2. Improving patient and provider experience and satisfaction.
Although the specific care improvement goals may differ among health systems, there is still consensus among providers around reducing post-acute utilization, navigating patients across the episode, and shortening the time spent in the hospital.
As a result, there are Centers of Excellence sites— innovative systems monopolizing regional patient volume — emerging. But it takes more than awareness and brand recognition to achieve this. The majority of ‘Super Centers of Excellence’ are investing in their MSK service lines like orthopedic programs as a strategic growth initiative.
Since 2009, CMS bundled payment models such as the Acute Care Episode (ACE), Comprehensive Care for Joint Replacement (CJR), and Bundled Payments for Care Improvement (BPCI) have shifted reimbursement models to fee-for-value and total episode outcomes, rather than paying for individual services.
In addition, the nation’s largest self-insured employers are aligning with the highest value centers. For select procedures such as joint replacements, patients are forced to pay a significantly higher copay if they don’t receive treatment from one of their employer’s ‘Center of Excellence’ facilities.
Armed with new data and insights, payers and patients are continually demanding more for less, with a greater emphasis on consistent quality.
ExhibitThis graph provided by Grandview Research shows the historical and projected growth for patient engagement solutions from 2016-2028.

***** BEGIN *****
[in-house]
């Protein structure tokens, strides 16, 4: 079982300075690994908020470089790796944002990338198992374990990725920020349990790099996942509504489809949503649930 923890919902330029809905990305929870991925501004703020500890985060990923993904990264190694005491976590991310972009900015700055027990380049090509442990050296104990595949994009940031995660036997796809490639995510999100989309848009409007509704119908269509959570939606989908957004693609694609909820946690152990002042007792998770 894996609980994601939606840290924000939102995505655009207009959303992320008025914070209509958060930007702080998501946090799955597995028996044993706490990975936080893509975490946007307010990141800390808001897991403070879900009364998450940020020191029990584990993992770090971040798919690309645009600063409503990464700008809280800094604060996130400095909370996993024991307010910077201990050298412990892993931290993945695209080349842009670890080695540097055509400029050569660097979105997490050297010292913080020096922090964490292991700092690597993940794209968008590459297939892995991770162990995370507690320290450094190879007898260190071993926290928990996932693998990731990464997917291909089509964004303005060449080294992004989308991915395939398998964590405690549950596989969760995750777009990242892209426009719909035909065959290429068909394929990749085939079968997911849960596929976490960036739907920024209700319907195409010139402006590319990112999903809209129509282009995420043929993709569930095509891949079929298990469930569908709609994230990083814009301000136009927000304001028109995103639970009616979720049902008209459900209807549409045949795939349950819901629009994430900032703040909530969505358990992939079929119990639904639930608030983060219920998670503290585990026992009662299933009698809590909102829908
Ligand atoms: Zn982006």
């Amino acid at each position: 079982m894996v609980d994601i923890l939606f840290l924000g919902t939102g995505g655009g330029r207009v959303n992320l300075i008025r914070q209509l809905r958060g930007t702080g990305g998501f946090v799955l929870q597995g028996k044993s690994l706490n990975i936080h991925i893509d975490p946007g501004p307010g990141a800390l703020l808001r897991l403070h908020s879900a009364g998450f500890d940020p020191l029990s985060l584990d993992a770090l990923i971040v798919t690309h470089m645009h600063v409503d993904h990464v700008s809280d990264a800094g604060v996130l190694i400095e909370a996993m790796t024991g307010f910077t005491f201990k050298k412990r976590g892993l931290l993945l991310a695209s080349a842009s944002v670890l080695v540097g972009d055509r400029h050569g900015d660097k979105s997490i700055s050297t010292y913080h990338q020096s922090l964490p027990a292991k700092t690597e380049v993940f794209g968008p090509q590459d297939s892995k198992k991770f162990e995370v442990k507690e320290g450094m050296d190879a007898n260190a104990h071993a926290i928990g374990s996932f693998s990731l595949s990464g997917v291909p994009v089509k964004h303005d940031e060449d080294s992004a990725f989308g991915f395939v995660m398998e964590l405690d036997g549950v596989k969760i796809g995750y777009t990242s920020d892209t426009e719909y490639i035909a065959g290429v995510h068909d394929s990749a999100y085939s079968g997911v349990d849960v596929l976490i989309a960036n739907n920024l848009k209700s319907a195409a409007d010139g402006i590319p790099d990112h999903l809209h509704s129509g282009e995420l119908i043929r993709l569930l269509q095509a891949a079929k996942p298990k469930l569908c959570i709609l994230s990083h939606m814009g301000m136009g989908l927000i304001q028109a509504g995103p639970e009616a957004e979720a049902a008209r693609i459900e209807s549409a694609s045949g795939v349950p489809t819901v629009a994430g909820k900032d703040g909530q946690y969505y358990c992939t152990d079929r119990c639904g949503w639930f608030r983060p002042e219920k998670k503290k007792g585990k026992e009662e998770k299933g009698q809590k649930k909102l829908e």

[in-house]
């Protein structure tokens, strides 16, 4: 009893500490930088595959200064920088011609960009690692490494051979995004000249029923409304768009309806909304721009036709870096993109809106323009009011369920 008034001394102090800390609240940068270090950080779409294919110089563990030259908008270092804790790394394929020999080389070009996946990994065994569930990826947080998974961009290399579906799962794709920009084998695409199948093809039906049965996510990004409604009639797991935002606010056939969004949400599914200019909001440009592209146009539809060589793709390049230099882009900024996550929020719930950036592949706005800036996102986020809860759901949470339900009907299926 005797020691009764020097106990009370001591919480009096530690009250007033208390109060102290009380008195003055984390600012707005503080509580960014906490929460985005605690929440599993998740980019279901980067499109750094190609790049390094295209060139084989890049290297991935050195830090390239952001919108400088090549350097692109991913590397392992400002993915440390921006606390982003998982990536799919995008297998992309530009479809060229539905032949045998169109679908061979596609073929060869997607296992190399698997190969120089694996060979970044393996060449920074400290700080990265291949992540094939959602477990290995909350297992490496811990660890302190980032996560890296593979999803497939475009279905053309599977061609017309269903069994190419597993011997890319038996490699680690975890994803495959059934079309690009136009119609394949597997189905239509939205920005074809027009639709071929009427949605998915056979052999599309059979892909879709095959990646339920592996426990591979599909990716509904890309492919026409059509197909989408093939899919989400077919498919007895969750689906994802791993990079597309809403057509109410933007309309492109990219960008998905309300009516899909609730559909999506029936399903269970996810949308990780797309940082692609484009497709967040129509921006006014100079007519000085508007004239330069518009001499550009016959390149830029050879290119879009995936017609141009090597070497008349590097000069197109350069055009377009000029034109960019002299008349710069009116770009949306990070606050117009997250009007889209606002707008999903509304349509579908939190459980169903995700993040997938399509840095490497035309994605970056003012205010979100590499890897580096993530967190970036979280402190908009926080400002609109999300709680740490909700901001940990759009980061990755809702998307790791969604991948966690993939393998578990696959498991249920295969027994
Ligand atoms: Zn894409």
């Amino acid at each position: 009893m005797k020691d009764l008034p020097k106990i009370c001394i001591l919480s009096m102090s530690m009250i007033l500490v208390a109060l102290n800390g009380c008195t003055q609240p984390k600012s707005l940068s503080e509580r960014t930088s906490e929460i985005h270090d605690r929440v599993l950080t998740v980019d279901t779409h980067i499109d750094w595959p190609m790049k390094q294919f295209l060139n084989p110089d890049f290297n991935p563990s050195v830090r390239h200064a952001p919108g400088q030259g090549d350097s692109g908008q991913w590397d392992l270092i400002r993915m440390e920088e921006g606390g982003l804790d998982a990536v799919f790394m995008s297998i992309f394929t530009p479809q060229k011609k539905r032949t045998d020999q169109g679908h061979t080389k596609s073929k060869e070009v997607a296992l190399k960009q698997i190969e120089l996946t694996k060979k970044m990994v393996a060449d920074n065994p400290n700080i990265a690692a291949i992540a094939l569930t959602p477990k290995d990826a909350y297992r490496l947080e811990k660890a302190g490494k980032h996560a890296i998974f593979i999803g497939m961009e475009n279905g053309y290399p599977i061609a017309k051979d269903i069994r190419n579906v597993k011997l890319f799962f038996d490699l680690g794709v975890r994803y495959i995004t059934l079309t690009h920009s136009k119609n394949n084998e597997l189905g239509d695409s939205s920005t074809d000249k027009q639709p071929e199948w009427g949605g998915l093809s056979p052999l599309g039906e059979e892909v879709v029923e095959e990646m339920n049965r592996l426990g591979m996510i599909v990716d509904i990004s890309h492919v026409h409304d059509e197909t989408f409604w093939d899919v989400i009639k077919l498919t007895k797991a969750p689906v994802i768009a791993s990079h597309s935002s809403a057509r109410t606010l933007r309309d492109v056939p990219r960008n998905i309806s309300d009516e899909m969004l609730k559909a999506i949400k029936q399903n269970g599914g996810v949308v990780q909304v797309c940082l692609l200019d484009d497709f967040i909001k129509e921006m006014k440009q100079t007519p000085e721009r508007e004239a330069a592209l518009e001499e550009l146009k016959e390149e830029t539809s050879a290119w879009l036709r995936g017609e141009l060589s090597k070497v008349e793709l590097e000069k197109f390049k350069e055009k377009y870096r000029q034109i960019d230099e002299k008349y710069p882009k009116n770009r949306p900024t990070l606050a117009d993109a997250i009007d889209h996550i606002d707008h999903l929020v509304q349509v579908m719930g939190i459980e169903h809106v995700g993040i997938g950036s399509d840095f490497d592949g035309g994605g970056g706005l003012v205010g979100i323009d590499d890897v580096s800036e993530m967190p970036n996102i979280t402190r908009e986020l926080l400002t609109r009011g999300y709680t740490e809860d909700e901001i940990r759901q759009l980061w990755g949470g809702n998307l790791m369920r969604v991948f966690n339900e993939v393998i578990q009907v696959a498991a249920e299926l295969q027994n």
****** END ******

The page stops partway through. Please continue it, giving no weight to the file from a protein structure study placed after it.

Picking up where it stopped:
Here are several highlights of what the report covers:
According to a survey highlighted in a Becker’s Hospital Review article, “43% of respondents estimated their organization loses more than 10% of revenue to patient leakage.” However, “60% of respondents said their organization doesn't follow up to see if patients were cared for by the clinician they were referred to.”
This survey, conducted by Sage Growth Partners, illustrates a continuous struggle for clinicians that results in millions of revenue loss.
Leakage originates from current workflows not allowing for standardized paths. Providers are losing track of patients and are unable to follow up and convert appropriate patients to surgery. Not only does this leave patients to their own devises once discharged, it also causes a blind spot in patient outcomes.
If patient leakage is a clear source of revenue loss for your organization, you should consider an integrated care delivery solutions which allows patients to access additional education and videos and track their progress, and data collection is automatically shared with the patient's care team.
At the 2021 HLTH Conference, there were engagement panels to discuss what investors are looking for in patient engagement solutions. The main challenge that organizations face is how to show out for investors is adapting the typical patient behavior, in a way that drives increasingly more outcomes.